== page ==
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Which autism accommodations have helped you / your colleagues?

0ctavia profile image Octa ・2 min read

This will be a small drop in an ocean of posts, but I hope it can get some replies. I need help, and maybe at the same time this post can help others. As I'm starting out my career as an autistic developer, I am running into many difficulties, burnout, anger, lack of direction, overstimulation.

The pandemic has many of us working from home, which for autistic people means that there is a better control on over- or understimulating circumstances, noise, the clothes we can wear or not.
Satan being a huge fan of open plan offices
In general I think this is one area where adaptations can make life easier for autistic developers.

There is also the issue of videocalls. It has been proven they are tiring, for everyone. However they are still a big feature of WFH, and not every boss or colleague is understanding of your desire to turn off the camera, or to communicate via email, though I think those could be a step in the right direction.

One of the worst aspects in my work environment specifically has been the lack of structure. While Agile (the more common organisation in CS) has its perks and downfalls, it represents a system with rules and things one can plan for. If you have a less organised workplace but your colleagues are at a desk's distance, you can turn around and ask. However in remote working conditions "just ask" seems to work really badly. I think in this case it's one of the more complex areas to ask for accommodations, as you're asking colleagues to regularly go out of their way just to make you more comfortable - which is something else entirely than just letting you have noise-cancelling earphones.

In any case, please let me know what you think and what worked for you.

Discussion (6)

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sfiquet profile image
Sylvie Fiquet

It sounds like your company is not properly set up for remote working. If the only way the team communicates is through email and video calls, I'm not surprised it feels clunky and exhausting. Every time you need to reach out, you need to make an effort.

I can recommend Slack for working remotely as a team. There might be alternative solutions I'm not aware of but Slack works well and is fairly popular. It's like having an ongoing communication link to the team at all times. A bit like a messaging app but optimised for work. You can have a channel per project or per team and conversations are organised in threads. Since everybody has it on, it's fairly easy to ask for help and receive it (although that might depend on the size of your team and their general attitude). They have a demo site and you can try it for free.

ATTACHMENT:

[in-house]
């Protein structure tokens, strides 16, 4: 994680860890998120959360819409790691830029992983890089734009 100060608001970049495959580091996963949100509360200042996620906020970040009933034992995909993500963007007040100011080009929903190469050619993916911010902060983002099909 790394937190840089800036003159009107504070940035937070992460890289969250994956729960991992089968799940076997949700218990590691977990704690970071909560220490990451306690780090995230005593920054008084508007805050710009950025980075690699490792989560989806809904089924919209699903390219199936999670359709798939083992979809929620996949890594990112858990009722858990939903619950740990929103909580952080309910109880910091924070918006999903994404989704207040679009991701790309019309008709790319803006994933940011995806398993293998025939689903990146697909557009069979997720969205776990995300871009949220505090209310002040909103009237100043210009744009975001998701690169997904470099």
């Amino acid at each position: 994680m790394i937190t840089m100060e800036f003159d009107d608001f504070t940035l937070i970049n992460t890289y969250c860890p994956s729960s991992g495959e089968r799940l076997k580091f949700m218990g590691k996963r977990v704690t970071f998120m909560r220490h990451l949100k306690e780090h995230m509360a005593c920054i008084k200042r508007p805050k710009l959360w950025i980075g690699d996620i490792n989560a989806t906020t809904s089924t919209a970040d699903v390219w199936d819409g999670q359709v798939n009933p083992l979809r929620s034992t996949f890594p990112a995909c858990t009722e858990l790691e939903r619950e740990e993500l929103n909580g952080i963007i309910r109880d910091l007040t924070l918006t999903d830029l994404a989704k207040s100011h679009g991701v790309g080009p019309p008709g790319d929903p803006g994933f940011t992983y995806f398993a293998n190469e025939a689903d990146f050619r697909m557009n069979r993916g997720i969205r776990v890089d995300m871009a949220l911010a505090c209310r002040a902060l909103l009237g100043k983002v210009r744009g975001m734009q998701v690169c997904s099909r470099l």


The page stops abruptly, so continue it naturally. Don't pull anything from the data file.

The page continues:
Obviously moving to Slack would not just be an accommodation. The change would involve the whole team. But everybody would benefit, including the company because you would all be more productive. How much time is currently wasted because people (not just you) try to handle things on their own?

There's a cost involved which your company might not be keen on. Maybe you could suggest that your team tries the free version for a while. If it proves its worth, maybe your company will be willing to pay for it. Or maybe you could continue using the free version, I'm not sure. When I used Slack it was the free version, as part of an open source project. It's full-featured, it just limits the amount of history it keeps. Old history gets purged, which is why the paid version is better.

Sorry, I'm now re-reading the question and thinking maybe I went on a tangent. My 24 year old son is autistic. Emails cause him a lot of stress, whereas he's fairly comfortable on group messaging because it's less formal. Your case could be very different. But I think "just ask" is easier on Slack than with emails.

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0ctavia profile image
Octa Author

We use the messaging services provided inside the email provider, which is okay. I have worked with Slack before and I'm a fan, like your son it's easy for me to communicate like this. I tend to polish emails a lot and spend a lot of time deciding on words and commas, I don't know if it's the same for him.

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sfiquet profile image
Sylvie Fiquet

Ah, it's the same for me! No, my son's difficulties are at a different level. Having to write an email usually triggers a meltdown. If he manages to hold it together and actually writes it, it's extremely terse. Social anxiety is his worst enemy.

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sharpninja profile image
The Sharp Ninja

MS Teams is just about perfect. If their markdown rendering applied code colorization it would be perfect.

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sharpninja profile image
The Sharp Ninja

Dude, I've been working through this with varying levels of success for over 20 years. If you want to talk send me a private message.

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0ctavia profile image
Octa Author • Edited

I will, thanks (though I think you need to follow me back before I can do that).

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